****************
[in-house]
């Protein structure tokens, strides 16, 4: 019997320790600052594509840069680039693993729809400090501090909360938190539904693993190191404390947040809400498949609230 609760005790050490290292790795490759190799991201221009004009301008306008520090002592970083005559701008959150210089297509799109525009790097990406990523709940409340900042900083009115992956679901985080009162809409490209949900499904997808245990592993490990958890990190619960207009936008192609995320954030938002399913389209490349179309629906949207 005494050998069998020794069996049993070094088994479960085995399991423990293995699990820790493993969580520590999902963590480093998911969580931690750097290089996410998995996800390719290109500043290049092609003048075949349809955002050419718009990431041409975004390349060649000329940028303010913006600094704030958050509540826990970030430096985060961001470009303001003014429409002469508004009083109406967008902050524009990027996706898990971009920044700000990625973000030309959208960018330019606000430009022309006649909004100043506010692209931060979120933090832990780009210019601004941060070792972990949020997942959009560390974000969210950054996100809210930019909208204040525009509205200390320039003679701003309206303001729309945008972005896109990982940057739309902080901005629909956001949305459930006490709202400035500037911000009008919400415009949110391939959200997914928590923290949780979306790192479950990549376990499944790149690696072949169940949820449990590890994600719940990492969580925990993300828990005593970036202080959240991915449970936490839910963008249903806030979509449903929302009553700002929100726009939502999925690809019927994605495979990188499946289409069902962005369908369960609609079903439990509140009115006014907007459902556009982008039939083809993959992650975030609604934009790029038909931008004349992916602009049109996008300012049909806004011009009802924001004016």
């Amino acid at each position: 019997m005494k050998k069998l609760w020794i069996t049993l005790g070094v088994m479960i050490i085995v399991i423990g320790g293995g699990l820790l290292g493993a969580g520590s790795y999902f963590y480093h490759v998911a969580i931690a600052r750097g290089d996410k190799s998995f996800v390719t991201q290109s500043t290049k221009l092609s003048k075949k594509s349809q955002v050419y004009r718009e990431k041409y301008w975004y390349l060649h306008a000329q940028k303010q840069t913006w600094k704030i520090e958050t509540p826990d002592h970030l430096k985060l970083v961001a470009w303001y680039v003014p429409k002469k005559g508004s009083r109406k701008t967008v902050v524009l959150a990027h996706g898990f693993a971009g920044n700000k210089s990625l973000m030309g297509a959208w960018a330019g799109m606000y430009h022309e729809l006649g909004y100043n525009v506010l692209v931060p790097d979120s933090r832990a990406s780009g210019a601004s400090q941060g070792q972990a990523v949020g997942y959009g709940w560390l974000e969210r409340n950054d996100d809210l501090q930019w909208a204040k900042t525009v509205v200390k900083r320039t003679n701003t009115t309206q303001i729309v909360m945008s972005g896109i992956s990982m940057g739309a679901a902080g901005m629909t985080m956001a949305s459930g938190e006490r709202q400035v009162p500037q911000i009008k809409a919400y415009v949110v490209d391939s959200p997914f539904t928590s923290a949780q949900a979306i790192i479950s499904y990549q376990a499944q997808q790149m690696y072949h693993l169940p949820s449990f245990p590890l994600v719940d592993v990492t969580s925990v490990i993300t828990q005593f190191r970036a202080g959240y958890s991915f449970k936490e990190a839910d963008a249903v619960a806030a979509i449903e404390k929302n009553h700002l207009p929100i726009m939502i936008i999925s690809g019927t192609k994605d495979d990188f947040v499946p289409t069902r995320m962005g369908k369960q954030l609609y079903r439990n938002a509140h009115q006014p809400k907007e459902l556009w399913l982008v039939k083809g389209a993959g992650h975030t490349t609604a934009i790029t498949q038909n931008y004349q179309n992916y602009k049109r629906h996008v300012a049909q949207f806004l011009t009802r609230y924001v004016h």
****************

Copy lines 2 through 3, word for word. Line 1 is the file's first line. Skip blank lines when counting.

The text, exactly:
């Protein structure tokens, strides 16, 4: 019997320790600052594509840069680039693993729809400090501090909360938190539904693993190191404390947040809400498949609230 609760005790050490290292790795490759190799991201221009004009301008306008520090002592970083005559701008959150210089297509799109525009790097990406990523709940409340900042900083009115992956679901985080009162809409490209949900499904997808245990592993490990958890990190619960207009936008192609995320954030938002399913389209490349179309629906949207 005494050998069998020794069996049993070094088994479960085995399991423990293995699990820790493993969580520590999902963590480093998911969580931690750097290089996410998995996800390719290109500043290049092609003048075949349809955002050419718009990431041409975004390349060649000329940028303010913006600094704030958050509540826990970030430096985060961001470009303001003014429409002469508004009083109406967008902050524009990027996706898990971009920044700000990625973000030309959208960018330019606000430009022309006649909004100043506010692209931060979120933090832990780009210019601004941060070792972990949020997942959009560390974000969210950054996100809210930019909208204040525009509205200390320039003679701003309206303001729309945008972005896109990982940057739309902080901005629909956001949305459930006490709202400035500037911000009008919400415009949110391939959200997914928590923290949780979306790192479950990549376990499944790149690696072949169940949820449990590890994600719940990492969580925990993300828990005593970036202080959240991915449970936490839910963008249903806030979509449903929302009553700002929100726009939502999925690809019927994605495979990188499946289409069902962005369908369960609609079903439990509140009115006014907007459902556009982008039939083809993959992650975030609604934009790029038909931008004349992916602009049109996008300012049909806004011009009802924001004016």
């Amino acid at each position: 019997m005494k050998k069998l609760w020794i069996t049993l005790g070094v088994m479960i050490i085995v399991i423990g320790g293995g699990l820790l290292g493993a969580g520590s790795y999902f963590y480093h490759v998911a969580i931690a600052r750097g290089d996410k190799s998995f996800v390719t991201q290109s500043t290049k221009l092609s003048k075949k594509s349809q955002v050419y004009r718009e990431k041409y301008w975004y390349l060649h306008a000329q940028k303010q840069t913006w600094k704030i520090e958050t509540p826990d002592h970030l430096k985060l970083v961001a470009w303001y680039v003014p429409k002469k005559g508004s009083r109406k701008t967008v902050v524009l959150a990027h996706g898990f693993a971009g920044n700000k210089s990625l973000m030309g297509a959208w960018a330019g799109m606000y430009h022309e729809l006649g909004y100043n525009v506010l692209v931060p790097d979120s933090r832990a990406s780009g210019a601004s400090q941060g070792q972990a990523v949020g997942y959009g709940w560390l974000e969210r409340n950054d996100d809210l501090q930019w909208a204040k900042t525009v509205v200390k900083r320039t003679n701003t009115t309206q303001i729309v909360m945008s972005g896109i992956s990982m940057g739309a679901a902080g901005m629909t985080m956001a949305s459930g938190e006490r709202q400035v009162p500037q911000i009008k809409a919400y415009v949110v490209d391939s959200p997914f539904t928590s923290a949780q949900a979306i790192i479950s499904y990549q376990a499944q997808q790149m690696y072949h693993l169940p949820s449990f245990p590890l994600v719940d592993v990492t969580s925990v490990i993300t828990q005593f190191r970036a202080g959240y958890s991915f449970k936490e990190a839910d963008a249903v619960a806030a979509i449903e404390k929302n009553h700002l207009p929100i726009m939502i936008i999925s690809g019927t192609k994605d495979d990188f947040v499946p289409t069902r995320m962005g369908k369960q954030l609609y079903r439990n938002a509140h009115q006014p809400k907007e459902l556009w399913l982008v039939k083809g389209a993959g992650h975030t490349t609604a934009i790029t498949q038909n931008y004349q179309n992916y602009k049109r629906h996008v300012a049909q949207f806004l011009t009802r609230y924001v004016h």